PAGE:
When Wayne Rostad visited people around the Ottawa Valley for his television show, “On The Road Again,” it seemed that he was bigger than life. The 20-year run of that show, from 1987 to 2007, only added to his fame as a country music songwriter and performer.
It was clear that Rostad hasn’t lost his easy, down-home personality when he visited The Review last week. His tall frame isn’t intimidating, his open smile and friendly demeanour are obviously a big part of why so many people opened their homes and their hearts to him – telling their stories to him week after week for 20 years.
He’s got “Ottawa Valley” written all over him, but his reflective take on music and life is never far behind the ready jokes and laughter.
Rostad refers shyly to “affairs of the heart” when he talks about his newfound connection to Vankleek Hill.
Yes, it is romance which brings Rostad to Vankleek Hill so frequently these days.
Rostad had been on a musical sabbatical for about two-and-a-half years, living at his oceanfront home in the Maritimes.
But then something happened.
“I didn’t realize that the songbird had stopped singing,” says the veteran singer-songwriter, who is a member of the Canadian Country Music Hall of Fame and the Ottawa Valley Country Music Hall of Fame. With a 47-year career behind him, Rostad had thought this stepping back from music was just the way it was.
“But these affairs of the heart pluck strings you didn’t know existed,” Rostad said, smiling.
“I started to write again and wanted to sing, too. I refurbished a couple of my guitars and so, after two-and-a-half years, the songbird came back,” Rostad related.
Now, he is looking around and accepting some of the offers coming in.
One such request originated in Vankleek Hill –for Rostad to give a benefit concert in aid of Arbor Gallery – something which Rostad says he accepted without hesitation.
The arts and cultural activities are at the heart of a community, Rostad says, adding he could not turn down the invitation from someone who is possibly Arbor Gallery Cultural Centre’s strongest advocate – Reenie Marx.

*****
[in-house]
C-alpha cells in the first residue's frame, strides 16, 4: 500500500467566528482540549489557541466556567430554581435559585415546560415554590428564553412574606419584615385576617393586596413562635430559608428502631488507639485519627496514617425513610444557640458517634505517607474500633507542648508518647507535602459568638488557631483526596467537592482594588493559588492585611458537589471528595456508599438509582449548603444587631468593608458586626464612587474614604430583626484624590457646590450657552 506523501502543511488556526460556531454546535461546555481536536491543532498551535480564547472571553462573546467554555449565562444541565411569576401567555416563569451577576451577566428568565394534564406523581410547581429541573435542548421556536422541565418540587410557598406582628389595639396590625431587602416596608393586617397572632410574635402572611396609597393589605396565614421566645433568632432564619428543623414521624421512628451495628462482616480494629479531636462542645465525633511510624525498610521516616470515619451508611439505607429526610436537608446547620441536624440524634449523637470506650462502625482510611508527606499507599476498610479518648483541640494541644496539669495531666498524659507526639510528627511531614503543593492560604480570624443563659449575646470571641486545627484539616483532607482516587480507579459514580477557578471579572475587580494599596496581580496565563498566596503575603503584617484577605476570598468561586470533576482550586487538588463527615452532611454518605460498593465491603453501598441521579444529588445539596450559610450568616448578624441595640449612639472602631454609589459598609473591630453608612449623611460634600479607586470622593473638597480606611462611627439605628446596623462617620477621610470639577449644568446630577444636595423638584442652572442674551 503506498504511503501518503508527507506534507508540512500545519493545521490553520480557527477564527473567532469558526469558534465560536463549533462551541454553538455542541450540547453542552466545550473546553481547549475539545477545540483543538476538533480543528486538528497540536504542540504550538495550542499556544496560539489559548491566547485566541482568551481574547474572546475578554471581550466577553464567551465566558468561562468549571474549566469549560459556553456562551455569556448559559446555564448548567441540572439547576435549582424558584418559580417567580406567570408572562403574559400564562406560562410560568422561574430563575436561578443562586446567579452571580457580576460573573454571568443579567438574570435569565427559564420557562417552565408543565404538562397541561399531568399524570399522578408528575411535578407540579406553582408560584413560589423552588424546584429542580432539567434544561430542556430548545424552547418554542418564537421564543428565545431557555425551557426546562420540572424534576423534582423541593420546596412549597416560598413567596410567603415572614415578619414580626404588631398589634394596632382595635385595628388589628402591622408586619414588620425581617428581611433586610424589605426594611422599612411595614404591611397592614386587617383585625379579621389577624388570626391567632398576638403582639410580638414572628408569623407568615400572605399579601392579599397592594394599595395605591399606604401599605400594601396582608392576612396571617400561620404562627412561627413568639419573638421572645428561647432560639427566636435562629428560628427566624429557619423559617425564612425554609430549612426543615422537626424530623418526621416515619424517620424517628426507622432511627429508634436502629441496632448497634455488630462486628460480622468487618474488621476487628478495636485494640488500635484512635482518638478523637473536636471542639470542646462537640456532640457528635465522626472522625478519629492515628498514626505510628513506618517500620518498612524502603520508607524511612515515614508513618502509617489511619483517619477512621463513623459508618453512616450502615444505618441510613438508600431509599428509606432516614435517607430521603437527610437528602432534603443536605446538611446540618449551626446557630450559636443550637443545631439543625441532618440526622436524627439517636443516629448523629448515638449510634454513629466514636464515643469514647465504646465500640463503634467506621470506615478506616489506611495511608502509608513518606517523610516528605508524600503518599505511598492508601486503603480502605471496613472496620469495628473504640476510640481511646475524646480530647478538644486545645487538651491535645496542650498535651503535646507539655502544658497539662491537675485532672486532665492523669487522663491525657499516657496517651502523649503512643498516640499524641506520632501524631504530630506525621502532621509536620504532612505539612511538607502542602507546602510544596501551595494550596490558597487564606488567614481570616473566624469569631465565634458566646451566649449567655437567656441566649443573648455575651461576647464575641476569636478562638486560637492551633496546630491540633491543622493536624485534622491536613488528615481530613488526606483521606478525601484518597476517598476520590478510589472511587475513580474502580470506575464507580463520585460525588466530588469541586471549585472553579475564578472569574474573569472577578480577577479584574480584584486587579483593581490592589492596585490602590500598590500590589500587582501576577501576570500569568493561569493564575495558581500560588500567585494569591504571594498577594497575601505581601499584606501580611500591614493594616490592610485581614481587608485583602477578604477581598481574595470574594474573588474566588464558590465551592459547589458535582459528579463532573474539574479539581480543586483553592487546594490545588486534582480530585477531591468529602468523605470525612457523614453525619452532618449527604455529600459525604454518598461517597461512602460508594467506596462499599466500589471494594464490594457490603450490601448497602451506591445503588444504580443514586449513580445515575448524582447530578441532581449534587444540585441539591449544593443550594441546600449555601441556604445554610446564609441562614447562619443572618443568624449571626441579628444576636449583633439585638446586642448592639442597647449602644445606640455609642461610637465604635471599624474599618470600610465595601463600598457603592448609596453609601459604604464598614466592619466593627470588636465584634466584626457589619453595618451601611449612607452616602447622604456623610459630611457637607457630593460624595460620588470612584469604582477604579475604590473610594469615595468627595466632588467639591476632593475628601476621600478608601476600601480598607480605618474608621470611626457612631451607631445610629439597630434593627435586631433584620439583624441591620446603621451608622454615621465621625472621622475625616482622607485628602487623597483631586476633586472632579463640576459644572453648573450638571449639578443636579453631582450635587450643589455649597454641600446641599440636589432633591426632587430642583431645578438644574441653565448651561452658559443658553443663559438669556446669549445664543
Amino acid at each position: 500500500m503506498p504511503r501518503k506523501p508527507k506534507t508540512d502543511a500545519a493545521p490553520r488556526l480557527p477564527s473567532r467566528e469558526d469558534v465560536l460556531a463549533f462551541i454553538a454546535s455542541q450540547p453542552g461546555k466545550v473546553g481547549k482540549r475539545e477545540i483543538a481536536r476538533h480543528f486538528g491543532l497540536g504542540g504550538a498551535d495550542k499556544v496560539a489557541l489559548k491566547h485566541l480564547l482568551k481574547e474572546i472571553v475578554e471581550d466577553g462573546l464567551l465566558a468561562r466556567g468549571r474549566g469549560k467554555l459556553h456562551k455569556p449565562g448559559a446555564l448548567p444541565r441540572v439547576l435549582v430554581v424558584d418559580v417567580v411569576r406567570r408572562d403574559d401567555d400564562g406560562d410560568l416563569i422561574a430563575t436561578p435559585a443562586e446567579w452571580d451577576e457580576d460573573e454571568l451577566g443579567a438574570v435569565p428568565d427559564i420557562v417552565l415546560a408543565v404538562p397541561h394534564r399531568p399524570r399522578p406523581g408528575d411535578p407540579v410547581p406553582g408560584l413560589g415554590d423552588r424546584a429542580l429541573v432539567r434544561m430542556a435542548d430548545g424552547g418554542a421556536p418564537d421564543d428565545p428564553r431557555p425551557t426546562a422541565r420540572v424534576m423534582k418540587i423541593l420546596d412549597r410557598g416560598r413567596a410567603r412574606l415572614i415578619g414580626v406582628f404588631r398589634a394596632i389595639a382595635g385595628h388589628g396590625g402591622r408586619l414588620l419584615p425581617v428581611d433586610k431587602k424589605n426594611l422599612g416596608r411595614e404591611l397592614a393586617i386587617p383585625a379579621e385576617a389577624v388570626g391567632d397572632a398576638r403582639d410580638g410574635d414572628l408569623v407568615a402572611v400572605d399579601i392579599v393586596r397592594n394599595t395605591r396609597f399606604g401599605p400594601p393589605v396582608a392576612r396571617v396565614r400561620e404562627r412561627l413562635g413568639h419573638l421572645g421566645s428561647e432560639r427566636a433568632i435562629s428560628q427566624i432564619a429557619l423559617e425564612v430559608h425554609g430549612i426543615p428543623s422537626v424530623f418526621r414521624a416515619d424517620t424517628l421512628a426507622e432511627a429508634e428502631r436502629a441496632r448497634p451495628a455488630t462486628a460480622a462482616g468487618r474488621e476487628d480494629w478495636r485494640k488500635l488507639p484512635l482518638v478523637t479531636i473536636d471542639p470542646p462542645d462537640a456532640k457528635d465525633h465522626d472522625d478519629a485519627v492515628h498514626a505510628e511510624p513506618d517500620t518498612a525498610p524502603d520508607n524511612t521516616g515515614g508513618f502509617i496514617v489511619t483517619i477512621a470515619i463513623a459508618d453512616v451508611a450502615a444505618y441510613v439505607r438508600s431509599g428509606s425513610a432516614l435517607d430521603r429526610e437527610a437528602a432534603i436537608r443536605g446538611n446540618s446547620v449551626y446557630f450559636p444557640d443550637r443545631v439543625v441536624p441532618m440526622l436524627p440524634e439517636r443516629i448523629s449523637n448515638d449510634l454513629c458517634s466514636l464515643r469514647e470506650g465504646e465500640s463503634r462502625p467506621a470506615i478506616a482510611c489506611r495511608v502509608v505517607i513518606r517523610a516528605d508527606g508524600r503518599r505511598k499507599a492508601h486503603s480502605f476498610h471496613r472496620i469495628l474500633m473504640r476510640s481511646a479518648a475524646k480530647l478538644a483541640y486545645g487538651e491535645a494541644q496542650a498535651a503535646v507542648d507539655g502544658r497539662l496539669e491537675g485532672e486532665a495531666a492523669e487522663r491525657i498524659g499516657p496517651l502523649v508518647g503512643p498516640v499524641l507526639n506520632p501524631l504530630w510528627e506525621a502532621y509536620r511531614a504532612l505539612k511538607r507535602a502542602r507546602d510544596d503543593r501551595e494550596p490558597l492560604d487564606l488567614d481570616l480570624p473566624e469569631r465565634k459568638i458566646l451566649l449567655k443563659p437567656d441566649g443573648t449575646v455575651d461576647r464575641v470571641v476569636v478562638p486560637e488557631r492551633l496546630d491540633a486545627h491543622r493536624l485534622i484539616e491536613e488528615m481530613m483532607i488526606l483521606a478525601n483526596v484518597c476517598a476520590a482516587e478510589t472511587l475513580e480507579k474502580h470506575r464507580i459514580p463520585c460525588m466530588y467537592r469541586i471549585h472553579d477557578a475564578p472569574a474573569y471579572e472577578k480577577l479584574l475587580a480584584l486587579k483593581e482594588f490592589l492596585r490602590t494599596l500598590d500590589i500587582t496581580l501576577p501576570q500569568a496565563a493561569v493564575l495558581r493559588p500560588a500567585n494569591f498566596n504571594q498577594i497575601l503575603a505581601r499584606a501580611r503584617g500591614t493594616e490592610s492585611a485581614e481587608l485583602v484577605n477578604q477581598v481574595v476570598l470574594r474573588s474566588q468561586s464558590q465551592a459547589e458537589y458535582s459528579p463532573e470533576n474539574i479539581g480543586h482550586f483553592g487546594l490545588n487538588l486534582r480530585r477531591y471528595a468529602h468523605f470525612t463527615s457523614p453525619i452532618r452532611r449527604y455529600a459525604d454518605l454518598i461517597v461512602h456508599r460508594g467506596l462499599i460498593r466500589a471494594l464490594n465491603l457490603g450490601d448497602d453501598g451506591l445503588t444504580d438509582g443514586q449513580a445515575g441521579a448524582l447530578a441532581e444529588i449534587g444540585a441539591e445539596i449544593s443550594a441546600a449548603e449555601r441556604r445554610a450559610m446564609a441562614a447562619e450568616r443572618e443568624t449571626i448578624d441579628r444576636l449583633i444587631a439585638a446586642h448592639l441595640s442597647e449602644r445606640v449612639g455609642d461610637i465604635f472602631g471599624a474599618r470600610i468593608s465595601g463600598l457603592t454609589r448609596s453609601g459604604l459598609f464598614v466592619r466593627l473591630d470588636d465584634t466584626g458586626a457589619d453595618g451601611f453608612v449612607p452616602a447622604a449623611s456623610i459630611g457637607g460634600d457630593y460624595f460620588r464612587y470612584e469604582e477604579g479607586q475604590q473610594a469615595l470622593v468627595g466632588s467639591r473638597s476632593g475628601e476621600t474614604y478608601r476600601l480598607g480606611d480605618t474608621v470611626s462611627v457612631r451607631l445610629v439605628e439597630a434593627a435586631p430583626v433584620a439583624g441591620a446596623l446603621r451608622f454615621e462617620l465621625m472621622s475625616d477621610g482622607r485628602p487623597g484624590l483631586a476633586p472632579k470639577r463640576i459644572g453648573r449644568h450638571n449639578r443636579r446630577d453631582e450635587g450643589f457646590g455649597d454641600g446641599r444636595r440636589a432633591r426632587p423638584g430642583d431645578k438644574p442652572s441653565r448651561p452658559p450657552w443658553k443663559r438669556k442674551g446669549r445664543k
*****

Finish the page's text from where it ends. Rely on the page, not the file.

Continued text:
Rostad has performed here on several occasions and was often in this “neck of the woods” as part of his television story-telling days.
“This is not my first rodeo here”, Rostad says in a jocular way.
It’s not uncommon for Rostad to be recognized by fans, but sometimes, the fact that he no longer sports a moustache throws people off.
“Television is an amazing thing. People have pretty sharp memories, and television really imprints on the mind. I found that as I travel around the country, people still come up to me and recognize me,” says Rostad, claiming that it is a testimonial to the show.
Rostad started writing songs at the age of 16. His first song was one of unrequited love. And music stayed on his mind as he began working in radio. Then, as one of the youngest news anchors in Canada, working in Kingston, his musical outlet was singing in a coffee club on weekends.
“I would get out of my three-piece suit, comb my hair down over my ears, put on a jumpsuit and go down to the coffee club,” recalls Rostad.
Finally, music won out.
In the early 70s, Rostad realized that he wanted to be a songwriter and a performer.
“I wanted to write about people in my own back yard, something which Country Report had given me an insight into . . . there are great songs right in our own back yard.”
Listen to the full interview below:
Local story-telling on television
There was a new-ness to telling stories on television back then because it had not really been done before.